Deconstructivist Architecture, Museum of Modern of Art, New York City, 1988
Deconstructivist Architecture was displayed in three galleries at MoMA from June 23 to August 30, 1988, five decades after the influential International Exhibition of Modern Architecture of 1932.
Philip Johnson, architect and former Director of the Department of Architecture and Design, The Museum of Modern Art; in association with Mark Wigley, architect; coordinated by Frederieke Taylor.
DECONSTRUCTIVIST ARCHITECTURE focuses on seven international architects whose recent work marks the emergence of a new sensibility in architecture. The architects recognize the imperfectibility of the modern world and seek to address, in Johnson’s words, the “pleasures of unease.” Obsessed with diagonals, arcs, and warped planes, they intentionally violate the cubes and right angles of modernism.
Their projects continue the experimentation with structure initiated by the Russian Constructivists, but the goal of perfection of the 1920s 1s subverted. The traditional virtues of harmony, unity, and clarity are displaced by disharmony, fracturing, and mystery.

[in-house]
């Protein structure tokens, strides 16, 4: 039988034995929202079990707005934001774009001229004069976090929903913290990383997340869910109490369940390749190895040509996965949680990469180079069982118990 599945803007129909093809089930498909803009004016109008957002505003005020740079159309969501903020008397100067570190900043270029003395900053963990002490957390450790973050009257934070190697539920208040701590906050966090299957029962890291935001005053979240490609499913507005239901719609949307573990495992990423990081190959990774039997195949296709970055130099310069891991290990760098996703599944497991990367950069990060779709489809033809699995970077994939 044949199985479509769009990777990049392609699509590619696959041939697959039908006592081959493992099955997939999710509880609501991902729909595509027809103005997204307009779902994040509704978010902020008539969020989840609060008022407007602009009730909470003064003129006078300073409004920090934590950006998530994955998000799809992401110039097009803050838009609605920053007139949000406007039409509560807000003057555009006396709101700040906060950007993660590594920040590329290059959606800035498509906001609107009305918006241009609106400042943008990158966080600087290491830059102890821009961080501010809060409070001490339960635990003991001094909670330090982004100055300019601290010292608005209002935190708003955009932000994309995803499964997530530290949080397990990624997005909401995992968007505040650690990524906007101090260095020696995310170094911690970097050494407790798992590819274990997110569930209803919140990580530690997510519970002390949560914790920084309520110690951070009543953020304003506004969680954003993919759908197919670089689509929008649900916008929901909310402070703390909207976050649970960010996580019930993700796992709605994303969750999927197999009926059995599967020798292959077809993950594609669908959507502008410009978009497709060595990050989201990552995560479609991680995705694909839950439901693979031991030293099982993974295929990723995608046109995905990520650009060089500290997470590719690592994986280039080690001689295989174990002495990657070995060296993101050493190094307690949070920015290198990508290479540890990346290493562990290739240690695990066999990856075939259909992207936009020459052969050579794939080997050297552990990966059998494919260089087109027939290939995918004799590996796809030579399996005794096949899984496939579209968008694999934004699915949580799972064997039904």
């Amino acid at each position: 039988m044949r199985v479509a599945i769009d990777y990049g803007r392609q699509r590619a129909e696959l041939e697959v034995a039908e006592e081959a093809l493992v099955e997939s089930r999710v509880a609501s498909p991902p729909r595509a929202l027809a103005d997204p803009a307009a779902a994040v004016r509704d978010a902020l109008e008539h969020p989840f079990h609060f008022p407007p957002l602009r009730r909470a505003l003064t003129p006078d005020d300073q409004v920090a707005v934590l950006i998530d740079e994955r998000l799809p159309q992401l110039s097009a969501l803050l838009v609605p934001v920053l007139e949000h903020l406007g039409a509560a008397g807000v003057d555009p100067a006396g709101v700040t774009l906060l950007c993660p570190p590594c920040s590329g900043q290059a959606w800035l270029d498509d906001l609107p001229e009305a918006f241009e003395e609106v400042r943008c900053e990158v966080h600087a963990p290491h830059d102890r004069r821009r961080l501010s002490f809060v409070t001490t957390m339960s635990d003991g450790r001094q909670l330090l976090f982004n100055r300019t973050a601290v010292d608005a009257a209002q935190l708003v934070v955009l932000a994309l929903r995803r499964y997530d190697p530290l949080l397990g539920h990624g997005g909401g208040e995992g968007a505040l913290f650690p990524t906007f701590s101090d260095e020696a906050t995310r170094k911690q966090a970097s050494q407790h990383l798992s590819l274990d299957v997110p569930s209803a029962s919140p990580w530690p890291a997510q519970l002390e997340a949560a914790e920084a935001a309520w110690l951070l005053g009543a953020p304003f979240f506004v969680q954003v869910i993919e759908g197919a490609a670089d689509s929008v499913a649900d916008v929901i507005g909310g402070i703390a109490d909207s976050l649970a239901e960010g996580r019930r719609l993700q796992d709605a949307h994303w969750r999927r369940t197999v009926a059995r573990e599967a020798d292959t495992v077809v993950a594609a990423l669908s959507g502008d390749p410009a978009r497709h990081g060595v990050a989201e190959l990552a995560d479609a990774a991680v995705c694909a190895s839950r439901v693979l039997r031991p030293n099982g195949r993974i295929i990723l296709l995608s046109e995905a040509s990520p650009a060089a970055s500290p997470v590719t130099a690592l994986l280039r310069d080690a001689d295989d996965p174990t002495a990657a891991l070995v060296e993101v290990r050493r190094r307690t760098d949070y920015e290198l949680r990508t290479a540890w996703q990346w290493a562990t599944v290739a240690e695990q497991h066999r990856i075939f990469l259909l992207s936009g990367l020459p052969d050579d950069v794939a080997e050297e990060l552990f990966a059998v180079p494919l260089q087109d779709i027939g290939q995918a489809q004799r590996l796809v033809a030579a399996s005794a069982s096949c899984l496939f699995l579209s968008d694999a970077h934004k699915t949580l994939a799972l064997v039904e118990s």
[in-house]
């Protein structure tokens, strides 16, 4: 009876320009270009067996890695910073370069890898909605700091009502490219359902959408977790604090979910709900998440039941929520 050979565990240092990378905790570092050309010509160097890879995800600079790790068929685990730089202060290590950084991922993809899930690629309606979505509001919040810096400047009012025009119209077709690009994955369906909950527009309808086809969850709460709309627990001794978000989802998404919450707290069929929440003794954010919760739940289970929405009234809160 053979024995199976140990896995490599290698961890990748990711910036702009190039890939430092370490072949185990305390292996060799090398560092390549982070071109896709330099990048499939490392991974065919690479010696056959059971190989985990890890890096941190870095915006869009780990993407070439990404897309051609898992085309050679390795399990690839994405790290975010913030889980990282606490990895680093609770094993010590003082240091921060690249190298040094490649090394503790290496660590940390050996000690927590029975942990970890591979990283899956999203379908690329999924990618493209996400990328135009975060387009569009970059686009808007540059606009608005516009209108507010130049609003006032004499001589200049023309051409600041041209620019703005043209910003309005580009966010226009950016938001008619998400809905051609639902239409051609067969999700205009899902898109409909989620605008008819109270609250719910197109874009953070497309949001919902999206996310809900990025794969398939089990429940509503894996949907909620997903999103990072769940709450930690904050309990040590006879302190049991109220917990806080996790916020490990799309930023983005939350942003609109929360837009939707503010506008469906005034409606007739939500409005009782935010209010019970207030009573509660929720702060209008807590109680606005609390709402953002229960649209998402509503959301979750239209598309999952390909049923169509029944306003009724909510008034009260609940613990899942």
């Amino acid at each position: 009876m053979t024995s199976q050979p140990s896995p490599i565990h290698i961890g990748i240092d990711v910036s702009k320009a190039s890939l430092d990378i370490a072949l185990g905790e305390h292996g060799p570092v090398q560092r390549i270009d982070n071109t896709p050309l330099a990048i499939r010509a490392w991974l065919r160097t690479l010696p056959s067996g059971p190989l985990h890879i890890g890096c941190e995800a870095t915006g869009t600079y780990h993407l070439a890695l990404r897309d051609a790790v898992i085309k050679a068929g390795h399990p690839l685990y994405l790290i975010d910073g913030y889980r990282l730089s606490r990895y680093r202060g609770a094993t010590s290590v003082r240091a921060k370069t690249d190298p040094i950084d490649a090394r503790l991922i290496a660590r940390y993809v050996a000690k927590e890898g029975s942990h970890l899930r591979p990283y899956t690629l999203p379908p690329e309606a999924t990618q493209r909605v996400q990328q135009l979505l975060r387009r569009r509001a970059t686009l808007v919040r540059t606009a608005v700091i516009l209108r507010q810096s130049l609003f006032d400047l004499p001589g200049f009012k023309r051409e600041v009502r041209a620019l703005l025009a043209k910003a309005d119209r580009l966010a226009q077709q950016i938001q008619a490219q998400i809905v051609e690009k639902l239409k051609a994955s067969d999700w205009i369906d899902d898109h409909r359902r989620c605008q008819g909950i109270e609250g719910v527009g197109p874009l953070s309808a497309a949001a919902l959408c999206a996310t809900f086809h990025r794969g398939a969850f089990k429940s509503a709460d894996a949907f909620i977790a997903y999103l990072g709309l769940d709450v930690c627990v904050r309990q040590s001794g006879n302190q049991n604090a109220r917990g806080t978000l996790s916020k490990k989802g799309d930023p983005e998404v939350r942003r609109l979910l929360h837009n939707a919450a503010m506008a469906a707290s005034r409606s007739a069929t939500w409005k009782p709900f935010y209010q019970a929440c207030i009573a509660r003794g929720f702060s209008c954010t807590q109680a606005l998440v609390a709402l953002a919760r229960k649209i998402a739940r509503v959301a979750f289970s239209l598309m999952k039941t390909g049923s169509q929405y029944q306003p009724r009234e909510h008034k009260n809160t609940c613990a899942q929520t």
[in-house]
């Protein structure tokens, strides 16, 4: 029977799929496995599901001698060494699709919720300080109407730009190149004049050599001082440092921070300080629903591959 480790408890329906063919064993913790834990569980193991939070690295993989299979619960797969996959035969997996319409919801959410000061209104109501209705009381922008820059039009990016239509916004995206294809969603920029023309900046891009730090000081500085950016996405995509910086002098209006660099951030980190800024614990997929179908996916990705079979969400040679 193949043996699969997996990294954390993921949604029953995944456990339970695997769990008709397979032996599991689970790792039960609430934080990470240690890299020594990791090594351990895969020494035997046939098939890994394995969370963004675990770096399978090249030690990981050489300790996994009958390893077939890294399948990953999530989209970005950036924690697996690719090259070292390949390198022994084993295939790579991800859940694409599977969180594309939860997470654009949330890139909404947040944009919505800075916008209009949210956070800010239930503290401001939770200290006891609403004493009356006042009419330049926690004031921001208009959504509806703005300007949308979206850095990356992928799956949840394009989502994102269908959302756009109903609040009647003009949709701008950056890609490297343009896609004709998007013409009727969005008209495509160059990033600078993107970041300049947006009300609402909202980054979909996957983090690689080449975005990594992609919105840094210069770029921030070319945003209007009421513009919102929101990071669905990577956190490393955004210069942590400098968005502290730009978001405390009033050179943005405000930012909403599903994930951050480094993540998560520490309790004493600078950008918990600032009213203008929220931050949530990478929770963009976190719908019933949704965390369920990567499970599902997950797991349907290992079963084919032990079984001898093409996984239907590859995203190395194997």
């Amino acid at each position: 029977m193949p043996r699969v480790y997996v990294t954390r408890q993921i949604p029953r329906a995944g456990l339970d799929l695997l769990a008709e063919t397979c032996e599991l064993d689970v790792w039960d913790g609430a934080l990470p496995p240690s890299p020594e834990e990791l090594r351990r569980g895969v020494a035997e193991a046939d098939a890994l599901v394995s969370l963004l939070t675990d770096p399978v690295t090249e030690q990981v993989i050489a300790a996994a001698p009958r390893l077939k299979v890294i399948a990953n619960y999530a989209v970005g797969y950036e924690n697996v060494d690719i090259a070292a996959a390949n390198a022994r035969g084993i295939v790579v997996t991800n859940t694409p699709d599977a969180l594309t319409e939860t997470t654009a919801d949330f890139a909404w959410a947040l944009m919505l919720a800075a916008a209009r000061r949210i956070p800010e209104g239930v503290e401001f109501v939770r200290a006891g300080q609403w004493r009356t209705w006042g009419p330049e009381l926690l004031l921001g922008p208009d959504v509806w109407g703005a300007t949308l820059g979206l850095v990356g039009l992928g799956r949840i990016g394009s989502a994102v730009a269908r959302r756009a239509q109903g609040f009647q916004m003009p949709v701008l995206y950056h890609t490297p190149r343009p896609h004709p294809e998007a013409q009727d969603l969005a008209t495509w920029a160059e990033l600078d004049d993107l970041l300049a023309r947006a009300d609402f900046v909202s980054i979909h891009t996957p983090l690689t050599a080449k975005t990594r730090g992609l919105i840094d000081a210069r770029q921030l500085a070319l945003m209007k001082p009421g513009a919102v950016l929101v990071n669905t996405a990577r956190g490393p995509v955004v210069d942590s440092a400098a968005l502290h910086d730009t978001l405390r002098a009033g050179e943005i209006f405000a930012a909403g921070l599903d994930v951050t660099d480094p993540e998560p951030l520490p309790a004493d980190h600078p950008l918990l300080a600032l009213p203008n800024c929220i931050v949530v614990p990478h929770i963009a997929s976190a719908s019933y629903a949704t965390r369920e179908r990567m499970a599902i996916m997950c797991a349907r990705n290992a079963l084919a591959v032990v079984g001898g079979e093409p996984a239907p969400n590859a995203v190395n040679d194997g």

The exhibition includes drawings, models, and site plans for recent projects by Coop Himmelblau, Peter Eisenman, Frank Gehry, Zaha Hadld, Rem Koolhaas, Daniel Libeskind, and Bernard Tschumi (11st of projects attached). Their works are preceded by an Introductory section of Constructivist paintings and sculptures drawn from the Museum’s collection.
Daniel Libeskind’s project for the exhibition was the City Edge Competition for Berlin.
Publication: Deconstructivist Architecture. Introduction by Philip Johnson. Essay by Mark Wigley. Approximately 150 black-and-white illustrations. 104 pages. Published by The Museum of Modern Art